Conservation is a growing concern in the field of science. As humans continue to consume natural resources, many organisms are headed for extinction.
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Now that its sequel is out, where did Al Gore's landmark environmental documentary hit the mark? What did it get wrong?
The OneLessStraw campaign encourages people to kick their straw habit to keep plastic from harming the environment.
New findings about ancient, extinct Australasian bandicoot and bilby species underscore how dire things are today when even survivors like these are struggling.
A new study shows how, years after the disaster, oil from the disaster has made its way into terrestrial species.
Five trillion cigarettes are discarded each year globally. New research looks at the metal content of those on just one beach in the Persian Gulf.
The temporary installation joins the four bronze Barbary lion statues in London's Trafalgar Square; it highlights the rapid ongoing decline in worldwide lion population.
While water falls from the sky in the form of rain, it may be hard to explain to your kids that clean water actually isn't infinite. We'll show you how to get the message across.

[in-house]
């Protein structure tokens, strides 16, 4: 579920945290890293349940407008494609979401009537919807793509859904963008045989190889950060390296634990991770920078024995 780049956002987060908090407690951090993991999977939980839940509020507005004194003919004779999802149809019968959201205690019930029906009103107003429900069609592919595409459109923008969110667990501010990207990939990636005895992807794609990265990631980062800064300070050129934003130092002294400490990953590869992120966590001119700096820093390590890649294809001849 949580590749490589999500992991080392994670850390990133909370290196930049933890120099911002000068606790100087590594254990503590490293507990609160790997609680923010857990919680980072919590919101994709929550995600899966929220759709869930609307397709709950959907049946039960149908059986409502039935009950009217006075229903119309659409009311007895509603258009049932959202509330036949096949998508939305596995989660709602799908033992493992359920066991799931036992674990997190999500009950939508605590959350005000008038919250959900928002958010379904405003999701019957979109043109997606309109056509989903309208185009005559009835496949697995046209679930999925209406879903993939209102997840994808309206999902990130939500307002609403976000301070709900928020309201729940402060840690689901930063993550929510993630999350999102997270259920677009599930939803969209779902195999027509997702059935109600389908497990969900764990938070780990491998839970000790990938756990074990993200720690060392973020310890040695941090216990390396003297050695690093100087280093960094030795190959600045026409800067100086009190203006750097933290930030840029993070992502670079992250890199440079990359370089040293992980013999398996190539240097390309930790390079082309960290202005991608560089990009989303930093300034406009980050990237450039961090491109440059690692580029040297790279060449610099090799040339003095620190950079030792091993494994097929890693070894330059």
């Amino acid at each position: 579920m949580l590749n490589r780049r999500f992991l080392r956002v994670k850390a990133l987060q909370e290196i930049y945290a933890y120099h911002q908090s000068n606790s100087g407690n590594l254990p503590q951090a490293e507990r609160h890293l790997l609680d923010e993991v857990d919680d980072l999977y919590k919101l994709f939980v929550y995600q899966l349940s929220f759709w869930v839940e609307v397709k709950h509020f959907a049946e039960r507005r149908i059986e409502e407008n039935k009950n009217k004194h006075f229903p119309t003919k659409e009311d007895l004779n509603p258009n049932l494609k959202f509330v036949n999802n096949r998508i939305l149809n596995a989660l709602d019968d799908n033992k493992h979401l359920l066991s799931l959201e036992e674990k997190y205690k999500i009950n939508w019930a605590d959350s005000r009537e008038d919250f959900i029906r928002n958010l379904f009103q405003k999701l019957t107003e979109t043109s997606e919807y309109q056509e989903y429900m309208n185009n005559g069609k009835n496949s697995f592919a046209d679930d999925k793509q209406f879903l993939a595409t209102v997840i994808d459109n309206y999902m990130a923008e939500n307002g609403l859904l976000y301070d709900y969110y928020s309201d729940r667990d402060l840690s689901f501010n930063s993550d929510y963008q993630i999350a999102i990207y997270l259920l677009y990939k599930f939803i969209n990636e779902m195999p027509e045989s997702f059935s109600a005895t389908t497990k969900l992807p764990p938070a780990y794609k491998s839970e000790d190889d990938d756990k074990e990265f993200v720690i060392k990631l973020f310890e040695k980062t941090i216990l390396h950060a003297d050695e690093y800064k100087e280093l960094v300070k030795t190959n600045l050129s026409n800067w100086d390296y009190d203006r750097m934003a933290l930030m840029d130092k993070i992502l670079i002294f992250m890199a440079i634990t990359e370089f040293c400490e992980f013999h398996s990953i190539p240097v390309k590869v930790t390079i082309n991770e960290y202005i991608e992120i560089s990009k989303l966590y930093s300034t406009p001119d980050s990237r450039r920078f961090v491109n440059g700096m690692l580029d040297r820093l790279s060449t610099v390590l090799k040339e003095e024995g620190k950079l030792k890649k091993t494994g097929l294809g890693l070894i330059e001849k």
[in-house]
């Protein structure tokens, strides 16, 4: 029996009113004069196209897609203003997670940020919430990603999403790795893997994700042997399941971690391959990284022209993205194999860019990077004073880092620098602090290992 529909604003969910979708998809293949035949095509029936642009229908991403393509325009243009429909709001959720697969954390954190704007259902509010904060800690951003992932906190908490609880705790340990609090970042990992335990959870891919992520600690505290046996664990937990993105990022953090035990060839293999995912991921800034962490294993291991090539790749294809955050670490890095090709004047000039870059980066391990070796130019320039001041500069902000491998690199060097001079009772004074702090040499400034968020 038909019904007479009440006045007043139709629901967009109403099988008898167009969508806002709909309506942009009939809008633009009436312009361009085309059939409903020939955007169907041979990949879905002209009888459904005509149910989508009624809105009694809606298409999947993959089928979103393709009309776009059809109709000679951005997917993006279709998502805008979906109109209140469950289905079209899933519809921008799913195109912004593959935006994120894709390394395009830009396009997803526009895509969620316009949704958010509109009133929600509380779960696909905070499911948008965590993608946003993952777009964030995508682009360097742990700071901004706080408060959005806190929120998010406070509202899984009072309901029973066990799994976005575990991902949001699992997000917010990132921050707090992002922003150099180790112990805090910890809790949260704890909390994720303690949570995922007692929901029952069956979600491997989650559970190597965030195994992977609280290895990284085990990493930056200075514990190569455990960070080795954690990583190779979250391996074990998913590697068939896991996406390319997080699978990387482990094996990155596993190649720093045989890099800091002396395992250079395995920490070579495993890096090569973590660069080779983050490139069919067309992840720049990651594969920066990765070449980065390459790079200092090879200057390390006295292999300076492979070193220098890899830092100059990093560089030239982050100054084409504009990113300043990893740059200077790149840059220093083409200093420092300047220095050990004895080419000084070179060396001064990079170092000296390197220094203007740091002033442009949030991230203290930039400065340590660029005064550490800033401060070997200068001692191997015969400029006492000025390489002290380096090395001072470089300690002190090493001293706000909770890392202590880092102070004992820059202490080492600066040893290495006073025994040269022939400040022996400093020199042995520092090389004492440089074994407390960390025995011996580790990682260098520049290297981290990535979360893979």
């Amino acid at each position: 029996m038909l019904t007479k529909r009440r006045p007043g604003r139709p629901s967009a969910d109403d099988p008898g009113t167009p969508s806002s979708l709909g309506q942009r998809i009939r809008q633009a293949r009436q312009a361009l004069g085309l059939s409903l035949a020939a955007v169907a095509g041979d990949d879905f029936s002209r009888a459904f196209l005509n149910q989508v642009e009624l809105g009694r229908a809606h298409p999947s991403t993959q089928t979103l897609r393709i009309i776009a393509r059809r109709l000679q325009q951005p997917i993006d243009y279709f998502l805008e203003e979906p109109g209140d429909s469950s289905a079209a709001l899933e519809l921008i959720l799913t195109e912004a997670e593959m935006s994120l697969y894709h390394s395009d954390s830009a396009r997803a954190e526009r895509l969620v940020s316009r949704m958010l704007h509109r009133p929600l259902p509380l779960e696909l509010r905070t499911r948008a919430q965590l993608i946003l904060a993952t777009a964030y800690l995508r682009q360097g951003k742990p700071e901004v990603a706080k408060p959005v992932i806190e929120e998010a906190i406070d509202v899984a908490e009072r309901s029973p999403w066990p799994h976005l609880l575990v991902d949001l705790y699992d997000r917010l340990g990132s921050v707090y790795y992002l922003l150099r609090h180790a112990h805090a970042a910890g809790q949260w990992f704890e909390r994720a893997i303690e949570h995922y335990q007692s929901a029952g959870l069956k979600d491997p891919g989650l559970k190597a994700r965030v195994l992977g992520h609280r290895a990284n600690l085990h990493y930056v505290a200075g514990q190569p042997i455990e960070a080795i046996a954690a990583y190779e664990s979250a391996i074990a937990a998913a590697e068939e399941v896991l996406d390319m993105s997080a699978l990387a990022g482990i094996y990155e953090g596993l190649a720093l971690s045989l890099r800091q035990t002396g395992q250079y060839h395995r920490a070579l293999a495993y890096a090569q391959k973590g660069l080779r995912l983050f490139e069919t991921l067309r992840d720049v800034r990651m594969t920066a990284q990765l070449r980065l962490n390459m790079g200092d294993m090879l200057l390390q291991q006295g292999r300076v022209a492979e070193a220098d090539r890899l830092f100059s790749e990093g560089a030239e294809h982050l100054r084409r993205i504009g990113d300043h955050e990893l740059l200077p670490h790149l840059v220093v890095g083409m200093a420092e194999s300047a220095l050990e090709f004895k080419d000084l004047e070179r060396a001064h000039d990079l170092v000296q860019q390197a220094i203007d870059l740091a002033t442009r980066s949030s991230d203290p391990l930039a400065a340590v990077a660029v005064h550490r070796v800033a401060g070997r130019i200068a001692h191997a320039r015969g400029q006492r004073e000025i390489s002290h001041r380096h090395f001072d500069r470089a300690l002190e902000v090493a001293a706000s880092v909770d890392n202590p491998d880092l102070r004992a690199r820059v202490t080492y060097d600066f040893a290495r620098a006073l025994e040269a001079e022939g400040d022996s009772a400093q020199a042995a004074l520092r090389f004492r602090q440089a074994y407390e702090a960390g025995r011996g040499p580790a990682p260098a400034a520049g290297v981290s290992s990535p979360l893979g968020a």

By Sara Elliott
The Great Pacific Garbage Patch is explained in this article. Learn about the Great Pacific Garbage Patch explained.
Without its keystone, a Roman aqueduct collapses. Does the same travesty befall an ecosystem when a keystone species goes missing from the ecological equation?
By William Harris
Insects and biodiversity go hand in hand. Without insects our planet would not survive as they are essential to biodiversity. Check out this gallery on the relationship between insects and biodiversity.
Biodiversity means rainforests and reefs teeming with species right? There's more to it than that though. Genetic diversity has a big role to play, too. Just ask that cheetah cub.
By William Harris
Men have been hunting and killing whales for centuries. Early whalers hunted for survival, but their motivation may have changed once there was money to be made. Whaling for profit has been banned since 1986, but whaling for scientific research is still allowed in certain areas, causing much debate.
Flagship species like leopards, whales and wolves grace wildlife calendars, bring in big conservation dollars and help regulate their ecosystems. But what about the tiny guys you won't find on your calendar? How important are they to Earth's biodiversity?
Our planet would be a much different place without its richly diverse ecosystems full of plants, animals and microorganisms. What poses the biggest danger to the millions of species that call Earth home?
Since the Age of Discovery, we've been toting plants and animals to parts of the world where they don't belong. While most transplants die, some become invasive. How can these newcomers lead to breakneck-pace evolution?